Dragon. I never said you were going to get kicked off the site. The fact is that we do not advocate breeding. Another fact is that there are no domesticated species of raccoon. The breeders that raise and sell racoons are selling wild animals. Hair color is determined by hair genetics...not by a different species.

The breeders that sell raccoons as pets take the babies from their mother at an early age in order to make them more people oriented. This is a cruel practice as it traumatizes both mother and babies. It does not make the babies' wild instincts stop as they develop.

This girl should not have a raccoon at all. Racoons are wild animals that are best suited for free living...not a life in a cage when the cuteness wears off and the destructive and potentially dangerous behavior starts.


State's Legal and Illegal to own Raccoons in. Last updated 2000

05-05-05, 07:35 pm
Sometimes I wish Canada was more orginized. I tried to find a list like that for Canada. I know raccoons are illegal to own in Ontario but a list like that might help convince her.

05-05-05, 08:49 pm
If she knows that they are illegal to own, what more would you need. You should also be aware that there is a severe rabbies scare going through Ontario right now and DNR's main focus is on raccoons and you can bet that if your friend was caught with one, she would probably get the maximum penalty available for endangering public safety.

I also found this on Ontario's Department of Natural Resources site:

40. (1) A person shall not keep live game wildlife or live specially protected wildlife in captivity except under the authority of a licence and in accordance with the regulations. 1997, c. 41, s. 40 (1). Exceptions

(2) Subsection (1) does not apply to,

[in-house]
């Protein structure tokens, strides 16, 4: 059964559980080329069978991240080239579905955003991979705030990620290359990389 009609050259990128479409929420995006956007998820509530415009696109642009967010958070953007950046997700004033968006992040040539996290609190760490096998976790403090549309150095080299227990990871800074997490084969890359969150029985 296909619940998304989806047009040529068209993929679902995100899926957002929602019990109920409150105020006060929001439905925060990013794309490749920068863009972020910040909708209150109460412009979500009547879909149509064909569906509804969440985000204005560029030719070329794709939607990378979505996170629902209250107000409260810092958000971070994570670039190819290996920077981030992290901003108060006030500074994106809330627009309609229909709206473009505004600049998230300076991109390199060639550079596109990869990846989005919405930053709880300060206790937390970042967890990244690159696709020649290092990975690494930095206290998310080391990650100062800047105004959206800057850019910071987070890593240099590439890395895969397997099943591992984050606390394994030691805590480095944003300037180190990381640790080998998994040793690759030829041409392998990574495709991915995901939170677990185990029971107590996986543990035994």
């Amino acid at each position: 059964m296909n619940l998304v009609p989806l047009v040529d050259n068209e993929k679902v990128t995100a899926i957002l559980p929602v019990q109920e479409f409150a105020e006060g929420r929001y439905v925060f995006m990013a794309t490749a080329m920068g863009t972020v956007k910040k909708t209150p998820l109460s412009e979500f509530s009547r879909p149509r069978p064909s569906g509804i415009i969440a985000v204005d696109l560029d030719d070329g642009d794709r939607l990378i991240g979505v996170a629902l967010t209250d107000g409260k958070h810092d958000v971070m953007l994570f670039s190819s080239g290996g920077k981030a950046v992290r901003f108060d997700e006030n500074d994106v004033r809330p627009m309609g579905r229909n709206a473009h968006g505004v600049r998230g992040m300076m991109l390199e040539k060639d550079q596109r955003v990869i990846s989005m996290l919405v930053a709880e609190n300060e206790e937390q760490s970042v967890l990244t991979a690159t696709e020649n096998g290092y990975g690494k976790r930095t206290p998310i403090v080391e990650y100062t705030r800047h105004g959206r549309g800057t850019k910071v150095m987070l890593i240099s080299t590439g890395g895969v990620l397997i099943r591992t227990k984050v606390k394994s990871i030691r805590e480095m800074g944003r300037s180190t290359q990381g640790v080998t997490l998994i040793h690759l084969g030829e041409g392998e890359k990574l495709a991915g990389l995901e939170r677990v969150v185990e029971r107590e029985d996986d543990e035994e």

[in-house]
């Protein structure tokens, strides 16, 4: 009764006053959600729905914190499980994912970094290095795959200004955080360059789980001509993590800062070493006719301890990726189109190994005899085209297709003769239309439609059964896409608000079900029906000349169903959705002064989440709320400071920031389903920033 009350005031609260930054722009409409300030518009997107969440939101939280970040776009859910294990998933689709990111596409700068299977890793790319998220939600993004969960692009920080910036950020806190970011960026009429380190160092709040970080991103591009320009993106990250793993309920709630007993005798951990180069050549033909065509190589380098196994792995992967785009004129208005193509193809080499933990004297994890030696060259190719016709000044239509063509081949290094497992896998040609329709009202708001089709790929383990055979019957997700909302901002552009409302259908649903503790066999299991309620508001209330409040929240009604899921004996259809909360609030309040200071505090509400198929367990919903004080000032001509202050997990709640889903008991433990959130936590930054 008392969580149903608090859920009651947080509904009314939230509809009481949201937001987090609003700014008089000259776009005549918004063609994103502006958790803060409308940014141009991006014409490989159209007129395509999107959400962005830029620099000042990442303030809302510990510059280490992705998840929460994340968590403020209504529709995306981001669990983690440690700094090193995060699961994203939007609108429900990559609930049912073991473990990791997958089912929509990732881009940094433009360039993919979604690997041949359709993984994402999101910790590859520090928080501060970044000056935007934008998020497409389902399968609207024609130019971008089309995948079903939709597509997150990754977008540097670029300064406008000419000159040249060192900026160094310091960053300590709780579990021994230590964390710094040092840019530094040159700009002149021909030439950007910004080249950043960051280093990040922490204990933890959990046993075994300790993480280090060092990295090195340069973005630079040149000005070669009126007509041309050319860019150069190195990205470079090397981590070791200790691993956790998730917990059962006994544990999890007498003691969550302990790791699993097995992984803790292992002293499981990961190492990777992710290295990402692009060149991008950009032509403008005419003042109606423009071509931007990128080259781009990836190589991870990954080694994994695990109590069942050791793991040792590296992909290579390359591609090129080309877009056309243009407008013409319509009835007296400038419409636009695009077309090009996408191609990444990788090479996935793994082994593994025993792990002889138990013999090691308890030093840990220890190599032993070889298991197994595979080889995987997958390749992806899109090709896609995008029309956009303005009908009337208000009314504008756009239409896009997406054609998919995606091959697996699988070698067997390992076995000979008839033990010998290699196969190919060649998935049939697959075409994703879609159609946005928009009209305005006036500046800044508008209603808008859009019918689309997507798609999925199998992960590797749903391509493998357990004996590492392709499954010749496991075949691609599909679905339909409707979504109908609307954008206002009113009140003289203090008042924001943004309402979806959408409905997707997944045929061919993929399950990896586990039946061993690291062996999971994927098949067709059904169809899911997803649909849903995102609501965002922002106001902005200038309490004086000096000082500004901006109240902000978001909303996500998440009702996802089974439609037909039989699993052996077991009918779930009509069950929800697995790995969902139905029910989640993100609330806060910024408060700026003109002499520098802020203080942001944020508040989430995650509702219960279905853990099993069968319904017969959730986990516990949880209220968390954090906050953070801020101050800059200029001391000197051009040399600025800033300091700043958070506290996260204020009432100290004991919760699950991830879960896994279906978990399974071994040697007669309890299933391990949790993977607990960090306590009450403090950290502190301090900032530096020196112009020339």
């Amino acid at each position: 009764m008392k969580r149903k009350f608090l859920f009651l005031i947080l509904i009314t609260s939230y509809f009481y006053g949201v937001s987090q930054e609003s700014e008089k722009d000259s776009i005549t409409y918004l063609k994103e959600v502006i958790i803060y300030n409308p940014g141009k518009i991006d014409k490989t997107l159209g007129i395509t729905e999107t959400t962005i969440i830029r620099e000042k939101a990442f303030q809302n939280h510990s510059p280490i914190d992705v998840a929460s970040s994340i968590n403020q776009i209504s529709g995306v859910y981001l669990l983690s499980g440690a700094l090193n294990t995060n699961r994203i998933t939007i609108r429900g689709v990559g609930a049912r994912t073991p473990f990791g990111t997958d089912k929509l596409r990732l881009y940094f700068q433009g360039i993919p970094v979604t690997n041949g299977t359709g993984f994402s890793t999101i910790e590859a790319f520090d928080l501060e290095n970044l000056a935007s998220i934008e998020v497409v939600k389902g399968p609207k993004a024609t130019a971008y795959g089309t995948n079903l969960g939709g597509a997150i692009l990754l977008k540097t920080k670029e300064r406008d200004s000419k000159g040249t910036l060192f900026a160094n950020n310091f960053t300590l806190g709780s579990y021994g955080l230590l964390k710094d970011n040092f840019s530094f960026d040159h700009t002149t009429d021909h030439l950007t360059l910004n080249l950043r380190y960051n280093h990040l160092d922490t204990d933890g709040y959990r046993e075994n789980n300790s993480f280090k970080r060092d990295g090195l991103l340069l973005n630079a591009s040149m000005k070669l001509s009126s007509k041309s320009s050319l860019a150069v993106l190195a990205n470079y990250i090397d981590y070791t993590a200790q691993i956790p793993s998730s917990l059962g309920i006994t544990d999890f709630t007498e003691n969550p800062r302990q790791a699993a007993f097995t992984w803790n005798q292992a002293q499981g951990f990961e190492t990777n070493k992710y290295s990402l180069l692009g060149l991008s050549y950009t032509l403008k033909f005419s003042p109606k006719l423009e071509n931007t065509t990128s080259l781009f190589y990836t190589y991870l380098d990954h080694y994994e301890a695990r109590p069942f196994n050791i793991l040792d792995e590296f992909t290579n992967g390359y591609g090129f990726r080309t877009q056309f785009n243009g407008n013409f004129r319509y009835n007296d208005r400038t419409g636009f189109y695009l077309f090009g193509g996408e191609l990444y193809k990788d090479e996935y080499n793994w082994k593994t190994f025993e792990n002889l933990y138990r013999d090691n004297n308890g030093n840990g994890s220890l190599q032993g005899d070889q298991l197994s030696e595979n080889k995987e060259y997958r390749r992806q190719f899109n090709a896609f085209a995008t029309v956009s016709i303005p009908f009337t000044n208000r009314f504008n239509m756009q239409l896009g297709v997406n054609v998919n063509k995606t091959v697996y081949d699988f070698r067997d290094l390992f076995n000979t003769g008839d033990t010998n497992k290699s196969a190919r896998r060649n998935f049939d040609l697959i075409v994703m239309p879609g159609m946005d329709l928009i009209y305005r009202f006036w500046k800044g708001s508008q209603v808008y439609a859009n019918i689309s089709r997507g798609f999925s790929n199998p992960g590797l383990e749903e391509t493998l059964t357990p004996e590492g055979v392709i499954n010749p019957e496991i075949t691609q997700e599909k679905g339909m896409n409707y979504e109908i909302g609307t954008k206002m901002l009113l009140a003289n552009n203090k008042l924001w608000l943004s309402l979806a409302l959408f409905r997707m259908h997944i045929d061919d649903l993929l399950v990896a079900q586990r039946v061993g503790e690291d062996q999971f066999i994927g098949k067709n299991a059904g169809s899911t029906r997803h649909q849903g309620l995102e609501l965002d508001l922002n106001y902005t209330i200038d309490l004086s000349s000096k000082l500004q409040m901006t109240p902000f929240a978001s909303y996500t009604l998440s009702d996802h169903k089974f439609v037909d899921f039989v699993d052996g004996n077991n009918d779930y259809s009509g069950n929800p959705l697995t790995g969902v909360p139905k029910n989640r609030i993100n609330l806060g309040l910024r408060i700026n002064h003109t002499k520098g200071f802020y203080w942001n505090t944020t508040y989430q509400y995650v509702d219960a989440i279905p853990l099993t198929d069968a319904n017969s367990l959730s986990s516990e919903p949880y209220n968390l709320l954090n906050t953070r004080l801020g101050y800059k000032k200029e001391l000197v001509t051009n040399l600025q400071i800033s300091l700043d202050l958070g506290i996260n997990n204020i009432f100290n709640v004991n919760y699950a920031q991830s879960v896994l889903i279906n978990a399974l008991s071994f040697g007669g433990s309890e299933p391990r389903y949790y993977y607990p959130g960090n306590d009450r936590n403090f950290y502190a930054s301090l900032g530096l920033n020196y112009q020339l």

(a) a person who keeps game amphibians or game reptiles in captivity for the purpose of personal consumption;

(b) a person who keeps in captivity for the purpose of personal education a single game reptile, game amphibian, specially protected mammal, specially protected reptile, specially protected amphibian or specially protected invertebrate, if it is not designated by the Committee on the Status of Endangered Wildlife in Canada or the Committee on the Status of Species at Risk in Ontario as endangered, threatened, special concern or vulnerable; or

(c) a person who keeps game wildlife or specially protected wildlife in captivity for any educational or scientific purpose, or for any other purpose, if the person has the authorization of the Minister. 1997, c. 41, s. 40 (2); 2002, c. 18, Sched. L, s. 3.


I hope that this helps at least a little bit.

05-06-05, 10:28 am
Wellshe dosen't have the raccoon yet but she wants to get one. Thanks for all the advice. I think that here in Ontario is it against the law to have them and because she lives on a farm she thinks that it wouldn't matter,I have now told her other wise now thought. With the mashmallows, the guy would feed the coon them ALL the time,the coon would just sit on his shoulder and he would feed it mashmallows everyminute. I don't knowif this was all he was feeding it but that is all I know.

05-06-05, 11:40 am
The quote that I just gave you is from Ontario and it clearly states that owning (captivity) raccoons is illegal, unless you fit under one of the exceptions, which your friend does not.
That other guy is just stupid in my opinion, nobody can have that many marshmallows and still be healthy. That's just common sense.

05-20-05, 05:02 pm
I need to know if anyone has any information on orphaned racoons & what to feed them. If you could please help me out I would appreciate it.

05-21-05, 11:29 am
why? did you find one? if so you should contact your local humane society or wildlife place they would know what to do.

05-21-05, 04:23 pm
Someone did find some & I am wanting to raise them. I have done 6 squirrels before & then let them go when they were able to eat on their own, but I don't know what to feed raccoons.

05-22-05, 04:33 pm